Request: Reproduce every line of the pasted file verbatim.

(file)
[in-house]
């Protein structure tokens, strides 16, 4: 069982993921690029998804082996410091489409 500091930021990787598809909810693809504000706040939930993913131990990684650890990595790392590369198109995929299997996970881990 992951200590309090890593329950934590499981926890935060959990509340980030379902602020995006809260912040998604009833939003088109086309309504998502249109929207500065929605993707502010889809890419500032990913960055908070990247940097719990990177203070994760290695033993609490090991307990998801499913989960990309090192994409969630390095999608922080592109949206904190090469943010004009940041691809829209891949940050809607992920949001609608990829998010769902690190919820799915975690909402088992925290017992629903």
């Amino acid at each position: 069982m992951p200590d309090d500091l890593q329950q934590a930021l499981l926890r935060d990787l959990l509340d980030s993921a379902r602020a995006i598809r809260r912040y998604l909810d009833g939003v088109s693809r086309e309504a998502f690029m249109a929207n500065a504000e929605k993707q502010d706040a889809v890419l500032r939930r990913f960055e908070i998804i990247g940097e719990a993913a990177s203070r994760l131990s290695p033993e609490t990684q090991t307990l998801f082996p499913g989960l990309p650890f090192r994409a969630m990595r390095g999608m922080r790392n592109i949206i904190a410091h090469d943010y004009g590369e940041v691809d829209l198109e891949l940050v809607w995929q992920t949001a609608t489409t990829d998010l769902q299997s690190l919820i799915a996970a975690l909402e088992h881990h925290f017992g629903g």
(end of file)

[in-house]
């Protein structure tokens, strides 16, 4: 069982993921690029998804082996410091489409 500091930021990787598809909810693809504000706040939930993913131990990684650890990595790392590369198109995929299997996970881990 992951200590309090890593329950934590499981926890935060959990509340980030379902602020995006809260912040998604009833939003088109086309309504998502249109929207500065929605993707502010889809890419500032990913960055908070990247940097719990990177203070994760290695033993609490090991307990998801499913989960990309090192994409969630390095999608922080592109949206904190090469943010004009940041691809829209891949940050809607992920949001609608990829998010769902690190919820799915975690909402088992925290017992629903």
């Amino acid at each position: 069982m992951p200590d309090d500091l890593q329950q934590a930021l499981l926890r935060d990787l959990l509340d980030s993921a379902r602020a995006i598809r809260r912040y998604l909810d009833g939003v088109s693809r086309e309504a998502f690029m249109a929207n500065a504000e929605k993707q502010d706040a889809v890419l500032r939930r990913f960055e908070i998804i990247g940097e719990a993913a990177s203070r994760l131990s290695p033993e609490t990684q090991t307990l998801f082996p499913g989960l990309p650890f090192r994409a969630m990595r390095g999608m922080r790392n592109i949206i904190a410091h090469d943010y004009g590369e940041v691809d829209l198109e891949l940050v809607w995929q992920t949001a609608t489409t990829d998010l769902q299997s690190l919820i799915a996970a975690l909402e088992h881990h925290f017992g629903g």